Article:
7 Steps to Finding Your U.S. University

by
International Admissions, Boston University

American colleges and universities are as diverse as the many countries of the world. So how can you be expected to know if you’ll feel at home at a school halfway around the globe? Going through these steps is a good way to start!

You are the only one who can determine what your “right fit” college or university feels like. But if you follow the steps below, you will find yourself well on your way to choosing the U.S. college or university that best suits your goals. 

Step 1: Know yourself

The most important step in finding the right college or university for you is to know the circumstances in which you excel. If you’re not entirely sure what those circumstances might be, you can figure them out by asking yourself a few key questions: Are you a person who thrives on big challenges? If so, you may be ready to make the leap to a highly rigorous academic institution. Do you enjoy being around crowds of people? It may be worth putting a large research university on your list. Or are you a person who doesn’t deal well with change? Then it may make more sense to search for a university or college that is similar in size to the school you currently attend. Does the idea of snowy winters excite or terrify you? Picture yourself in different settings and write out how these scenarios make you feel. Putting your ideas down on paper can provide great insight into how you might handle different university settings.

It’s also very important to make sure your personal values align with the mission of the university you eventually choose. For example, if you are someone who cares deeply about giving back to the community or if you come from a strong faith culture, a school that serves the community around it or one that was founded on your beliefs may be a fulfilling fit. Think about the pillars of your personal values and try to find a place where you can grow both personally and intellectually.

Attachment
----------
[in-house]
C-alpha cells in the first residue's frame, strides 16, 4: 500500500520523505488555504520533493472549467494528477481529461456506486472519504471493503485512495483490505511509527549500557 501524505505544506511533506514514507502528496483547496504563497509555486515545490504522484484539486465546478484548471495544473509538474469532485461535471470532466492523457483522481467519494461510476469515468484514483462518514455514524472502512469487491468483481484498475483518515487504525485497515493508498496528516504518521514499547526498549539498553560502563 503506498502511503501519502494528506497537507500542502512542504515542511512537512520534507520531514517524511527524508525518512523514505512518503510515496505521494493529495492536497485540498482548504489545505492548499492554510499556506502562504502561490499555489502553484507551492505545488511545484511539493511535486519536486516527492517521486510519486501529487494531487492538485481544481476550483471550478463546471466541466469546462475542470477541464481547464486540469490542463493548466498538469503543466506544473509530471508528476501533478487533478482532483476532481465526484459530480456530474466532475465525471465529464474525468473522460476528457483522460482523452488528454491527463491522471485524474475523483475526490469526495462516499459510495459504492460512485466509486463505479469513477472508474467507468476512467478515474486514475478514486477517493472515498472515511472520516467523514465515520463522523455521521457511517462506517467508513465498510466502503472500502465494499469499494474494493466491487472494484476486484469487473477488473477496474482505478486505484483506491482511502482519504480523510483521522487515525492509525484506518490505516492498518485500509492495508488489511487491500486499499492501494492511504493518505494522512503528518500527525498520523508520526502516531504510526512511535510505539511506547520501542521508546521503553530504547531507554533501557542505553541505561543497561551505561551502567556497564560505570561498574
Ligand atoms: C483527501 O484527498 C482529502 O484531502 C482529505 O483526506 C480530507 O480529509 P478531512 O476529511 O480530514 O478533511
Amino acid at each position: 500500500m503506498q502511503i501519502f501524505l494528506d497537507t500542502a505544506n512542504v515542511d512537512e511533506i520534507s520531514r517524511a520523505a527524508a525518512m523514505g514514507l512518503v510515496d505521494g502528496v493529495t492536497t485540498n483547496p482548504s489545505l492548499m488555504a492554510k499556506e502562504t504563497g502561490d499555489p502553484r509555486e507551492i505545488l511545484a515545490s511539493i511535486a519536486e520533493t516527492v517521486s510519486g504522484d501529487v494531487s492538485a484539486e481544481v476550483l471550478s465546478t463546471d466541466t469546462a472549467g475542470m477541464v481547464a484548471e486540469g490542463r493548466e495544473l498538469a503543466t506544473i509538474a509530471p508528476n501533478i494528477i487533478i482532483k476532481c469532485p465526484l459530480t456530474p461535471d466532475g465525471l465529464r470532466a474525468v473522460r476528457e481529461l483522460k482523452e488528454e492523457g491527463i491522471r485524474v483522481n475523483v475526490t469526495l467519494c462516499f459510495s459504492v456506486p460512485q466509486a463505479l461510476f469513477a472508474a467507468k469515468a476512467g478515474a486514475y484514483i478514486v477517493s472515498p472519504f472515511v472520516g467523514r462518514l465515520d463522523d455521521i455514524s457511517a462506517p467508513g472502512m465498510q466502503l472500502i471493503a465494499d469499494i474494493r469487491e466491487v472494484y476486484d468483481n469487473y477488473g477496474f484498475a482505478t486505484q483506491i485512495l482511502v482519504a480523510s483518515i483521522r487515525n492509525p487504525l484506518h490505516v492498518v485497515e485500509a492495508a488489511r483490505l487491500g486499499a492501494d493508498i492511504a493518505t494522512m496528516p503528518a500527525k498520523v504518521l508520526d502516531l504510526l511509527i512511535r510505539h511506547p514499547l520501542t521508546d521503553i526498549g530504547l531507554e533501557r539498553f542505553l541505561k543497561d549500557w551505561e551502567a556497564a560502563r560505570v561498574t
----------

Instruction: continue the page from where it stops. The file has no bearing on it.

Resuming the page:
Step 2: Keep an open mind

When you first learn about American universities, it is easy to become attached to one or two “dream” schools. Many students begin their college search with a list of schools thought to be perfect in every way. However, after visiting campus, watching a virtual tour, or speaking with an admission representative, the reality of the school’s culture and programs may not match what you imagined. This is why all students must keep an open mind, take a chance, and research and/or visit schools that aren’t on their initial “dream” list. After expanding their options, many students find their perfect school was very different from what they initially thought.

Step 3: Use your network

Current students and alumni are some of your best resources for learning more about a university, as they can provide perspectives and experiences that can’t be found in a printed brochure or on a website. You don’t necessarily have to travel thousands of miles to meet them either. Reach out to your school’s guidance counselor and ask them to help you contact students who are currently attending the universities you are interested in. Don’t be afraid to contact someone you may not know, because alumni once stood where you are and understand how to help make the process easier for you. You can also ask if any of the teachers at your secondary school are alumni of the schools you are considering. You may be surprised to learn your science teacher went to a school at the top of your list! Keep in mind that universities change over time, so speaking with both alumni and current students may provide very different perspectives.

Step 4: Visit campus

If you are able to travel to the American universities you’re considering, make sure to take time after the official tour has ended to explore on your own. Stop in the student union or dining hall and ask current students what their experiences are like, or ask a professor why they love teaching there. You will never get a more honest answer than talking to those who are living it firsthand.

While you’re on campus, take note of four key areas: the physical, student, administrative, and cultural environments. Pause to really see the spaces you are in. Are the physical buildings modern, historical, or in need of repairs? What are the students like? Do they seem warm, ambitious, or approachable? Does it seem feasible to finance and enroll at this school? Finally, does the overall culture make you feel welcomed and included? Taking note of these four aspects of campus will help you determine if you could one day call this school home.

If you can’t visit your prospective universities in person, see if they have a virtual tour (many do!). It can change your perspective on the size of campus, its surrounding areas, and how the campus culture aligns with who you are.